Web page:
Drizzt is, by far, the most iconic drow character in fantasy literature. He's so popular that within the circles of roleplaying gamers, both tabletop ..Show More »and computer, it's a common joke that every drow is a two-sword wielding goodie goodie, despite their race's fierce reputation. Players will name their characters in an homage to Drizzt, just as they might with Legolas or Gandalf. That's some high praise, right there.
Homeland is the first book of the Dark Elf Trilogy and the (truly massive) Legend of Drizzt Saga. While it's not the first appearance of Drizzt, it's the place for new readers to start, because here you'll learn of both his origins and his background. Homeland describes the City of Menzoberranzan, home of the drow, and the struggles for power that take place there.
If you've never read a book about the drow, you'll quickly find that there's a lot to learn here. Salvatore assumes that the reader is unfamiliar with his setting, and he exposes the reader to the atrocities committed in the name of drow culture through the eyes of the naive and innocent Drizzt. By the end of the book, you will have a good feel for what the drow are all about, and likely be hungry for more of their plots and intrigue.
The story features many interesting characters: the insidious matron Malice, the vengeful Alton Devir, the noble Zaknafein. Drizzt is the primary hero, but to be perfectly honest, I found his character arc the weakest in the book. His naïveté and indomitable innocence are meant to be his best qualities, but I felt robbed of the potential for a redemption story that could have made him much more interesting. Surrounded by characters who are falling into ruin through their own actions or finding spiritual redemption for their crimes, Drizzt's transition from naive to slightly-less-naive doesn't feel very spectacular. This is, however, a matter of taste. The tone of this novel really sets up the heroic tone the larger series is known for.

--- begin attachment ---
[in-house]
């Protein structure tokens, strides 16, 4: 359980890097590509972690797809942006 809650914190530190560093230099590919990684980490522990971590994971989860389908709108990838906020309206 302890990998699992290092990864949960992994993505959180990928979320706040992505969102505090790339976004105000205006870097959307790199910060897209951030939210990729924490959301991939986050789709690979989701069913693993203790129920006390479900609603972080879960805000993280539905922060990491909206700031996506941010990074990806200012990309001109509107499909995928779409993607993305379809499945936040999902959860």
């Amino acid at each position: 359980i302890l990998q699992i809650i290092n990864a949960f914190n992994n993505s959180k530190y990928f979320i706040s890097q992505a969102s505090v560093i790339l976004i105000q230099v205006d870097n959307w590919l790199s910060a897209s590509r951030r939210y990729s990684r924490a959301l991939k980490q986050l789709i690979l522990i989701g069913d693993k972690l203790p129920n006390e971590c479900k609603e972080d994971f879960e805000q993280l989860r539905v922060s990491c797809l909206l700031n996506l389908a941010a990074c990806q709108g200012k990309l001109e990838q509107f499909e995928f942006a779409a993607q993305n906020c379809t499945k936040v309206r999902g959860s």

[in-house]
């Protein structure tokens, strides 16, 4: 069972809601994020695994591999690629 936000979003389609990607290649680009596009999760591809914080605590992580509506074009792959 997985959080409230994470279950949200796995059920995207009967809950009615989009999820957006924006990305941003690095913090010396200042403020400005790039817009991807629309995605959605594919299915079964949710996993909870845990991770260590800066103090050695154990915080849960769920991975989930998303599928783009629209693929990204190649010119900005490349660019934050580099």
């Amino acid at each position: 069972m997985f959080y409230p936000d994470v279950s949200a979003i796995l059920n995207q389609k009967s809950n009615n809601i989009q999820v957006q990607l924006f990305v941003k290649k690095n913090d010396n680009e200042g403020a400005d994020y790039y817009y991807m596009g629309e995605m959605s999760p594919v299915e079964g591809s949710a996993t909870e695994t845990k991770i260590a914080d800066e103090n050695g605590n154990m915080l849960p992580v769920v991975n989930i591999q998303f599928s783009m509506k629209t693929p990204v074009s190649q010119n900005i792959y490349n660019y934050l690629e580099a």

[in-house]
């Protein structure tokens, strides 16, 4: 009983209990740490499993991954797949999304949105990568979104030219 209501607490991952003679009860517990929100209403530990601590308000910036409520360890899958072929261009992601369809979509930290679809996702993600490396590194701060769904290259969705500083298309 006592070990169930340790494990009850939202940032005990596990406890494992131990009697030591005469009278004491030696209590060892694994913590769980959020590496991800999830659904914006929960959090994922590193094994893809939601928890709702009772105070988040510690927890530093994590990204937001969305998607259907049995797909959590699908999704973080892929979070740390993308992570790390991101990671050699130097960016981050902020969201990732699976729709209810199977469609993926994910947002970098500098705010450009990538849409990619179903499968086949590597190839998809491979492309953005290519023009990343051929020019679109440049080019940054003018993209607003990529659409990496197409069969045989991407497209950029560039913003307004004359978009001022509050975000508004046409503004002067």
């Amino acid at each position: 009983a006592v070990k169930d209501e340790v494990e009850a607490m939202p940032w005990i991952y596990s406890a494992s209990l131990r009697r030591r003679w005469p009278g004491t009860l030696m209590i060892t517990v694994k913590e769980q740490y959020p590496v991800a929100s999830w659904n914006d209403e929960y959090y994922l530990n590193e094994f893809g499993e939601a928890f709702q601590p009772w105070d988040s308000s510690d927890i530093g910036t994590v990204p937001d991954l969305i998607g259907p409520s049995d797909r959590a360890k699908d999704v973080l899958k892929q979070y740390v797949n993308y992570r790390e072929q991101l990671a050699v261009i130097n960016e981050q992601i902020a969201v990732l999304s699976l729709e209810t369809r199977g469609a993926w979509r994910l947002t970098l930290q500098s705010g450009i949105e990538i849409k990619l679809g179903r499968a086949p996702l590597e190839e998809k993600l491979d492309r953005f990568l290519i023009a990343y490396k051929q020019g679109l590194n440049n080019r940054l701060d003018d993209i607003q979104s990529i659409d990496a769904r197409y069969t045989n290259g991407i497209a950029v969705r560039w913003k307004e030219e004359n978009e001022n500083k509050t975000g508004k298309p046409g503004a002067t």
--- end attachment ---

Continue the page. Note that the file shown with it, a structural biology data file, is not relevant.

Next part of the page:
As for the delivery, Bevine does an admirable job. I have quibbles on pronunciation, here and there, but since all of these words were born on paper, there probably is no solid agreement on any of them. Bevine does a good job of transitioning between the harsh calculating characters like Matron Malice and the more idealistic Drizzt, which is rather impressive.
Ultimately, if you are interested in learning more about the drow or getting into the Drizzt series of novels, this is a great place to start. The intrigue and plots are interesting, but there's enough action to keep you interested if that's more your speed.
I have been waiting for the release of this book since I finished listening to the first one; I read these long ago, and it was like visiting an old f..Show More »riend! I now find myself waiting for the final book in this trilogy. As before, listening to it, I heard parts of the story I had forgotten or didn't remember and Victor Bevine did an excellent job keeping my ear tuned to the story no matter what I happened to be doing.